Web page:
Human wisdom, reason and talents are gifts of God. They must be centered on God and used to
accomplish God’s will in compliance with the unfathomable mysteries of God’s
Kingdom. The focal point is a grasp of justice and love in an attitude of humble
responsible watchfulness, tempered by introspection and repentance, that all creation may
be beautiful and whole as we give glory to God.
Mt 25:14-30, I Cor 9:23 & 10:23-24 & 12:20-27, Col 3:17

Chapter 26 Social Responsibility (II)

Q151. What responsibilities do we have to ourselves and to others?
Our life is not our own. We are created beings, recipients of the gift of life. We have the duty to protect
and use our lives and to fulfill the meaning and value of creation. We are made for
community, where we influence each other. An individual life can influence a group and
effect the orderliness of community living. We have duties towards others (to protect
their lives, to guard creation, ecology and the environment) that all may fulfill the
meaning of their lives and of their creation.
Gen 4:8-10, I Cor 12:26, Rom 14:7-8 & 15:1-3

Q152. What responsibilities do Christians have in the face of the crises of life? (PCT 33 & 34)
The crises of today’s world are the fruit of human refusal to aptly fulfill our role as co-managers with
God of all creation, a role that God assigned us. We do not act as God’s co-laborers but

as the central actors. We violate and nullify justice, oppress and mismanage the natural
world, and see the results of this in the pollution and destruction of an originally orderly
environment. We must repent, be renewed in life, understand the natural world and the
land as God’s possessions, accept our position as stewards, and live out that role. We
must respect and value our duty to manage and care for all things in the cosmos as
interrelated, protect that which has been created in an orderly way, act impartially,
recognize the limitations of resources, and emphasize renewal and rebirth. By these, with
God’s help, we enable humanity and all creation to fulfill existence and life.
Gen 1:26-28 & 2:15, & 3:17-19 & 9:12-18, Lev 25:23, Ps 104:10-27, Isa 11:5-9,
Jer 31:34-36, Rom 8:18-25, Col 1:16-20

Q153. What should the Christian’s attitude be towards political influence? (PCT 32)
“Politics” denotes national and governmental actions related to policies, decisions and administration.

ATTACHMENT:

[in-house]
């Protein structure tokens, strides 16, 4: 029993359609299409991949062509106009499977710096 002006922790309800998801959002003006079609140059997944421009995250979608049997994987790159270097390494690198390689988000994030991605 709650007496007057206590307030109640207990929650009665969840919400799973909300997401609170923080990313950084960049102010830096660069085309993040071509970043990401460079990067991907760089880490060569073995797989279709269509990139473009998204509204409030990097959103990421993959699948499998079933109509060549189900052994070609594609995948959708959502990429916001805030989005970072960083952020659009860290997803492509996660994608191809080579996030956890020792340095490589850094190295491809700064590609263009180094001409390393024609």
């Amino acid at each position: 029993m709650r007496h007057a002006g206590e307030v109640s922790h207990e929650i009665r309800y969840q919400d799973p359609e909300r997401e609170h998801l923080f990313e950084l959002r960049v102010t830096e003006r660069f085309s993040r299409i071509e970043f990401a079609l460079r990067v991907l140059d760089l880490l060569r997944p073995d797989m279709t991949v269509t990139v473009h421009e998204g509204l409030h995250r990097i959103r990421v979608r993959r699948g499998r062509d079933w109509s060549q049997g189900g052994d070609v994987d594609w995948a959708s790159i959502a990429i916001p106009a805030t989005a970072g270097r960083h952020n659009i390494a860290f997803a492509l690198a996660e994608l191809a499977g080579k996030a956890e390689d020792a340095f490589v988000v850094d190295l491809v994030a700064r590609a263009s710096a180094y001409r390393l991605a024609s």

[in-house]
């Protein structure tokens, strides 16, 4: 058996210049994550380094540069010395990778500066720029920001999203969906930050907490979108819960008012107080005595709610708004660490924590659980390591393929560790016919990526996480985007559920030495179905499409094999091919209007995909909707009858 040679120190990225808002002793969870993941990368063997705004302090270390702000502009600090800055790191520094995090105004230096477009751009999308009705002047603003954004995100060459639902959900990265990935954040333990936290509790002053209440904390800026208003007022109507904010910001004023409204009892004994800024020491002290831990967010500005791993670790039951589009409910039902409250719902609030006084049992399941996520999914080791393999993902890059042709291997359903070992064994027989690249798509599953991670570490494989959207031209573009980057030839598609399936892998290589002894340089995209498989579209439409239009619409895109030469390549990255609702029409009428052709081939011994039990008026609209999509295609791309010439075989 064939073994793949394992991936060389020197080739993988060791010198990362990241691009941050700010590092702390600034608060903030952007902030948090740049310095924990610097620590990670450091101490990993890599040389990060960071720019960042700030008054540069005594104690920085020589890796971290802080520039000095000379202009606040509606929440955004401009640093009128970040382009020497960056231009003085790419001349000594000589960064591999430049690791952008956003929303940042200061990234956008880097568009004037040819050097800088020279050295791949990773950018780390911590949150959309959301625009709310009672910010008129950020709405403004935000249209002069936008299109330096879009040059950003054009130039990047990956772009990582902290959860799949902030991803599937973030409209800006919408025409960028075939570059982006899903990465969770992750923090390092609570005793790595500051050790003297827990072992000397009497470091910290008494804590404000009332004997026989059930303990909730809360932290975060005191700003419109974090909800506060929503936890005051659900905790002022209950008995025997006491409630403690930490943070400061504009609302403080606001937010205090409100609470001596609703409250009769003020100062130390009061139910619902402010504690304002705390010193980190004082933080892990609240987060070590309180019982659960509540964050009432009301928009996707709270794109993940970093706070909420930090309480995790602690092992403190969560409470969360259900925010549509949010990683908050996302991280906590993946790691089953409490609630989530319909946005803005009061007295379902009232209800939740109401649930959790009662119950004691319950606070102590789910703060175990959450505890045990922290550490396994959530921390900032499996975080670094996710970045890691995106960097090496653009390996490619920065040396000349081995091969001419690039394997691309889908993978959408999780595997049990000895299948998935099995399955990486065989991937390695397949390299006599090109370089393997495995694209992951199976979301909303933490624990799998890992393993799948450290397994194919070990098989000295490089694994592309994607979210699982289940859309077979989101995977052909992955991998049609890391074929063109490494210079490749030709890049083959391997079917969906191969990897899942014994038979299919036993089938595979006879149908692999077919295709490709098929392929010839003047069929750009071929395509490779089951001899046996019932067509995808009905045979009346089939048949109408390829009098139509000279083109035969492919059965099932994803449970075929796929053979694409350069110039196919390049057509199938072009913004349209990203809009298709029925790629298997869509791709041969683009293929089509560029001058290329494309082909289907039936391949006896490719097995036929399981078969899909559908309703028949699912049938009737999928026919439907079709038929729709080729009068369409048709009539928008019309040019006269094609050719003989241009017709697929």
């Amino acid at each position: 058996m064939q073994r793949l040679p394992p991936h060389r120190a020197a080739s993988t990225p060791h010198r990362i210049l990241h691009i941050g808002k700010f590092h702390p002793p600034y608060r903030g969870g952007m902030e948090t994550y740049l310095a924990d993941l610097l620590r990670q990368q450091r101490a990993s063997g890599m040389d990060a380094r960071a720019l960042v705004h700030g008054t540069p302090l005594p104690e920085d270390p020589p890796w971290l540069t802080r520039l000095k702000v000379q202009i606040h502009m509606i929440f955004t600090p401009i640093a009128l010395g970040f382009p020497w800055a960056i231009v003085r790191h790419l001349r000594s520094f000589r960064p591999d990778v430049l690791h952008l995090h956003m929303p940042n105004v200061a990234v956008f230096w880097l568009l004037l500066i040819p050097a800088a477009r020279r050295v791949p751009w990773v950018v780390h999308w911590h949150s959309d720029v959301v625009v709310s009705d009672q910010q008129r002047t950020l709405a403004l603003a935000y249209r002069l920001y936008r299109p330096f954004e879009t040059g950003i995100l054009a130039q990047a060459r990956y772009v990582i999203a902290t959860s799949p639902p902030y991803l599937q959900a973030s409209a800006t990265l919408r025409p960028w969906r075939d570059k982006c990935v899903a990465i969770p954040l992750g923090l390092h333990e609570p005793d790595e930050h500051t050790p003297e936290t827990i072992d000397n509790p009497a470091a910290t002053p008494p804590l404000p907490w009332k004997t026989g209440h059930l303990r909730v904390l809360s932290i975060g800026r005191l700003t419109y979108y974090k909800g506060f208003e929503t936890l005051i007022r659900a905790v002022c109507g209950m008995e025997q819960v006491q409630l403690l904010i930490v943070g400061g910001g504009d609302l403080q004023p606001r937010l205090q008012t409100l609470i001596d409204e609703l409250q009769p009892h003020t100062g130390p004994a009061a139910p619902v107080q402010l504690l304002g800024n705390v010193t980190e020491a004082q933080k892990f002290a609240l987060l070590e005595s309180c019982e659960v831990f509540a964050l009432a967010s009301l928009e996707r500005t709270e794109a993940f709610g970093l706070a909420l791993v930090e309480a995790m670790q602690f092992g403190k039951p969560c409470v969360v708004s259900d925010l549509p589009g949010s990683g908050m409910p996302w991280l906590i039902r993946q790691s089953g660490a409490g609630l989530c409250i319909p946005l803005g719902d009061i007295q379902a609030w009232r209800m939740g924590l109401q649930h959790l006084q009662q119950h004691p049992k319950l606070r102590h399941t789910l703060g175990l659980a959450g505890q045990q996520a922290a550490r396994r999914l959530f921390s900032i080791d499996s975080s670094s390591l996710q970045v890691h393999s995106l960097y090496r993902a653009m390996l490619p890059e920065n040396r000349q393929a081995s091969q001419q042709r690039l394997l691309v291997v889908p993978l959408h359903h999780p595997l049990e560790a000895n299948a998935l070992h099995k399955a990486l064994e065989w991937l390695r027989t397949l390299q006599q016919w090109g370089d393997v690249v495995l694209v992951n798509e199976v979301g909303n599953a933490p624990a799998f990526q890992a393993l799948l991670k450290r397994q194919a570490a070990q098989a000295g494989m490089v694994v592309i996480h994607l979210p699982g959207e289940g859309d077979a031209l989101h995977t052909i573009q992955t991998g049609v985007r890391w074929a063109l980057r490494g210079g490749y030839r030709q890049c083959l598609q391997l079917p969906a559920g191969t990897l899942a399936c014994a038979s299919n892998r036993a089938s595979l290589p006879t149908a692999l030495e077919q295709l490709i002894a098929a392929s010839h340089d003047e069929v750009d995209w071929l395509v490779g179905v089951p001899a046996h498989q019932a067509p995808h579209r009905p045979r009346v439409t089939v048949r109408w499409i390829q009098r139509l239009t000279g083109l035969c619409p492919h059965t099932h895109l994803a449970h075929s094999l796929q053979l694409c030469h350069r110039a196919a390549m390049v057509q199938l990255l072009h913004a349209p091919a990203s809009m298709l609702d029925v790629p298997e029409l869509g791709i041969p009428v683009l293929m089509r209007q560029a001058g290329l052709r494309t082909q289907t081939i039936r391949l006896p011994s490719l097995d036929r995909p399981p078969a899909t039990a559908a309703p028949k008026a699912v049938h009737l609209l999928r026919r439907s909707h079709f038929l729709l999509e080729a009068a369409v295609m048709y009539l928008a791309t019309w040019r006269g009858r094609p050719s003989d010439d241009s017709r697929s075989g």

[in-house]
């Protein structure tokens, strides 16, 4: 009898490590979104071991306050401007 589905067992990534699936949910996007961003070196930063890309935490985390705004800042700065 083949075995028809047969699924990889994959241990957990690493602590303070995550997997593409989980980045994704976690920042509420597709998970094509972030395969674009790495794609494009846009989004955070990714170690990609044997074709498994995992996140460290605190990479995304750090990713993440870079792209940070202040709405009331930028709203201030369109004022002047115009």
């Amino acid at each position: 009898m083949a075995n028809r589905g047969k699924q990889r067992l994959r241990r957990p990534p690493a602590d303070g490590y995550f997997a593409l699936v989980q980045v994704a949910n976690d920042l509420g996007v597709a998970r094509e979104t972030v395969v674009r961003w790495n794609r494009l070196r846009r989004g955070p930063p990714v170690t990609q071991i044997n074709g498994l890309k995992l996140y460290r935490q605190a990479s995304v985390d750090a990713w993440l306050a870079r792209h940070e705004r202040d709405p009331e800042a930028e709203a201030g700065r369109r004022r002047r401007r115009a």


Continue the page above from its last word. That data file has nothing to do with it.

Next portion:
Christians are both subjects of God’s kingdom and citizens of the current world. We
have responsibility to show concern for nations, duty to participate in politics and various
political rights. We recognize that in our role as citizens we are the masters of the
nations. Governments exist to protect national and social orderliness and to protect
people’s freedom. Government power must be based on justice if it is to maintain the
balance between social order and personal freedom. Churches and Christians should pray
for governments and for people in administrative positions. When there is injustice in the
use of power and the setting of policy we must speak out in the spirit of the prophets, and
give support to policies which tend toward justice and common good.
Deut 16:18-20, Lev 19:15, II Sam 23:3-4, Ps 94:20-22, Isaiah 10:1-3, Micah 3, Rom 13:1-7 (Q147 above)

Q154. What is a Christian attitude towards economic activities? (PCT 32)
“Economics” denotes the productive and distributive activities of humanity, the purposes of which are to
satisfy basic human biological and psychological needs. Human life is not merely
dependent on food. Christian attitudes towards economic activity are wholistic and
integrated, blending the satisfaction of human physical and emotional needs with the
establishment of justice. In the creation and distribution of material there must be justice.
Economic activity must aim for sustainablity while it is conscious of the oneness of
humanity with all creation. We must pursue ecological and environmental preservation.
Prov 16:8, Ezekiel 18:7-9, Micah 6:10-11, Mt 6:25-33, Lk 12:13-34, Rom 14:17 (Q147 above)

Q155. What is a Christian attitude towards literature and arts? (PCT 32)
Humans often use literary and artistic expressions to describe and structure our experiences and
understandings of the divine, the human, and the world. Literary and artistic modes can
be used to extol God’s greatness, glory and goodness. These expressions enable us to
understand human nature (our potentials and limitations, our virtues and vices) and the
actualities of the world (the harmonious beauty of creation and order, the confusion of
evil). It is our duty not to use arts and literature to pollute, subvert or destroy beauty or to
diminish truth. Ps 104 & 150, Rom 3:16-17 (Q148 above)

Q156. How should science and technology be used? (PCT 32)